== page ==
Gandalf Award

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The Gandalf Awards, honoring achievement in fantasy literature, were conferred by the World Science Fiction Society annually from 1974 to 1981. They were named for Gandalf the wizard, from the Middle-earth stories by J. R. R. Tolkien. The award was created and sponsored by Lin Carter[1] and the Swordsmen and Sorcerers' Guild of America (SAGA), an association of fantasy writers.[2] Recipients were selected by vote of participants in the World Science Fiction Conventions according to procedures of the older Hugo Awards.[2][3]

The awards were presented in two categories, for life achievement and for a book published during the preceding year.[2][4] Their primary purpose continues to be fulfilled by two of the once-rival World Fantasy Awards, first presented in 1975—specifically the World Fantasy Award for Life Achievement and World Fantasy Award for Best Novel.

Gandalf Grand Master Award[edit]

The Gandalf Grand Master Award for life achievement in fantasy writing was awarded every year from 1974 to 1981. The inaugural winner was J. R. R. Tolkien, recently deceased (1973).[4]

The next four Grand Masters were all members of the SAGA: Fritz Leiber, L. Sprague de Camp, Andre Norton, and Poul Anderson. The last three were Ursula K. Le Guin, Ray Bradbury, and C. L. Moore.[2][4]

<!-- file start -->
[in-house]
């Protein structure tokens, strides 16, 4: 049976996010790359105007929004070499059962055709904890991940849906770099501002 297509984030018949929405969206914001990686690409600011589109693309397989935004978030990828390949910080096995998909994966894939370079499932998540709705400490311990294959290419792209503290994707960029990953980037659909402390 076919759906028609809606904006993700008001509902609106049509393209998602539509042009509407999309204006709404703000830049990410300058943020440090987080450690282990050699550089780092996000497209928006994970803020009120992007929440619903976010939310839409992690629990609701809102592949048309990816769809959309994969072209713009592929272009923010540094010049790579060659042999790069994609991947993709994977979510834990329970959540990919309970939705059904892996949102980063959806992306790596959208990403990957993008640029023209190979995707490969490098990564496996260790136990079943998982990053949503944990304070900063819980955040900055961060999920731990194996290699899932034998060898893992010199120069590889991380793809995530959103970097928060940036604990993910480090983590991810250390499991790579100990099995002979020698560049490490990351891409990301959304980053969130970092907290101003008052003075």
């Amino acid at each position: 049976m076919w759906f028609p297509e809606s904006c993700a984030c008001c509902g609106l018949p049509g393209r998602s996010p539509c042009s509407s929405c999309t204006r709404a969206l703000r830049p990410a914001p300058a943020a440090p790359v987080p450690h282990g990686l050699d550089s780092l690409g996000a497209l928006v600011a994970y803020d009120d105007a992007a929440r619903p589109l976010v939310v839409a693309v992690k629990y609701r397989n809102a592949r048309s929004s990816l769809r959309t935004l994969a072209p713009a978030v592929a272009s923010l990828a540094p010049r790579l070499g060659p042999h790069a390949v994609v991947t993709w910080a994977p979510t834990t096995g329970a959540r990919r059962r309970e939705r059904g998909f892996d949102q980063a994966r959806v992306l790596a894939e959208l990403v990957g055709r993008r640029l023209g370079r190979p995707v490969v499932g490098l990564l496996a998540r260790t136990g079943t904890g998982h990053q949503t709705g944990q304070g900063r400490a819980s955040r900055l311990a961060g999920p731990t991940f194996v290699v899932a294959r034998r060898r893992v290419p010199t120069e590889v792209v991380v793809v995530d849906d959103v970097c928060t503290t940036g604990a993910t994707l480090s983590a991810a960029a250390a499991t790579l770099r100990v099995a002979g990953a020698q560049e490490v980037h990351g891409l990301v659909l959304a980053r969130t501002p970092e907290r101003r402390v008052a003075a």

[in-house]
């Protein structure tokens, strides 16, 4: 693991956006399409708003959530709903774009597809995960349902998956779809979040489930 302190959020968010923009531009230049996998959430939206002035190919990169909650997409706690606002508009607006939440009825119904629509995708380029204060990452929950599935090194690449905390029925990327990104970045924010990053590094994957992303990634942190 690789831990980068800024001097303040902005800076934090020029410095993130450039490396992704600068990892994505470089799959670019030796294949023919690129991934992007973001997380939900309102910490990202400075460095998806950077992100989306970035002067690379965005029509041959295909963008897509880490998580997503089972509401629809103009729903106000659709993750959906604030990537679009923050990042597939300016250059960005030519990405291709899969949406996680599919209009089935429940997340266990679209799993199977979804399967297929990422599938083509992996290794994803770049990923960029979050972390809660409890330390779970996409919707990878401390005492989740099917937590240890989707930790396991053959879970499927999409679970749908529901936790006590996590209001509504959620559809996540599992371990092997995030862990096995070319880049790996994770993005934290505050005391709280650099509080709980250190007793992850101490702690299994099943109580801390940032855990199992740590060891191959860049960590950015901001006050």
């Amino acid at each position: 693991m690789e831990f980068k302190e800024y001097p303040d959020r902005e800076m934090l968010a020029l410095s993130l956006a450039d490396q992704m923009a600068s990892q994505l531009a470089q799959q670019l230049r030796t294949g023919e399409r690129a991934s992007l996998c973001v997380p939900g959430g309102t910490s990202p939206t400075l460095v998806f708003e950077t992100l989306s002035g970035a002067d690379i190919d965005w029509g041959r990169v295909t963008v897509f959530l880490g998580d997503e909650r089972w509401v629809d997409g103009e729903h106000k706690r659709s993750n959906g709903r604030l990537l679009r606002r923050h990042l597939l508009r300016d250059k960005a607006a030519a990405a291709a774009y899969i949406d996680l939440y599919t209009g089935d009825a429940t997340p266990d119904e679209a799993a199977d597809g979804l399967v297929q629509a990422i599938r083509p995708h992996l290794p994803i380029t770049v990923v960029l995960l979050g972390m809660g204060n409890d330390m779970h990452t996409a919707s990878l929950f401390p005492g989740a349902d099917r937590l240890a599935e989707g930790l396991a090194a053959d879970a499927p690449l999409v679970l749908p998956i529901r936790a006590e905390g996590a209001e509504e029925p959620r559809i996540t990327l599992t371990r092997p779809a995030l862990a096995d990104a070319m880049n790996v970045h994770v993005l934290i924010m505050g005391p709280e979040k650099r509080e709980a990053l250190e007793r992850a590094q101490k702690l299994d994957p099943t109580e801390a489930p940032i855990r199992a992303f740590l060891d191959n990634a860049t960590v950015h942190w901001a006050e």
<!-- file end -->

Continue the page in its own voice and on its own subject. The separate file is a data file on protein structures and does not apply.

There was no ballot in 1981.[5] All other winners since Tolkien were among the five or six finalists one year earlier. Others who appeared on the ballot were C. S. Lewis, Jack Vance, Roger Zelazny, Marion Zimmer Bradley, Anne McCaffrey, and Patricia McKillip.[2]

Gandalf Award for Book-Length Fantasy[edit]

The Gandalf Award for Book-Length Fantasy was awarded only in 1978 and 1979. Again the inaugural winner was Tolkien. The second was The White Dragon by Anne McCaffrey.[4] Fantasy fiction often wins the older Hugo Award for Best Novel, so Worldcon organizers considered the Gandalf to be partly a duplicate and it was not awarded again.[2]

See also[edit]


  1. ^ "Lin Carter Dies" (obituary) in Locus, March 1988, p. 69.
  2. ^ a b c d e f Gandalf Award and subsidiary pages. The Internet Speculative Fiction Database. Retrieved 2011-07-29.
  3. ^ "The Locus Index to SF Awards: About the Gandalf". Archived from the original on 2011-10-16. Retrieved 2011-07-26.
  4. ^ a b c d The Locus Index to SF Awards: Gandalf Winners by Category
  5. ^ 1981 Gandalf Award. The Internet Speculative Fiction Database. Retrieved 2011-07-29.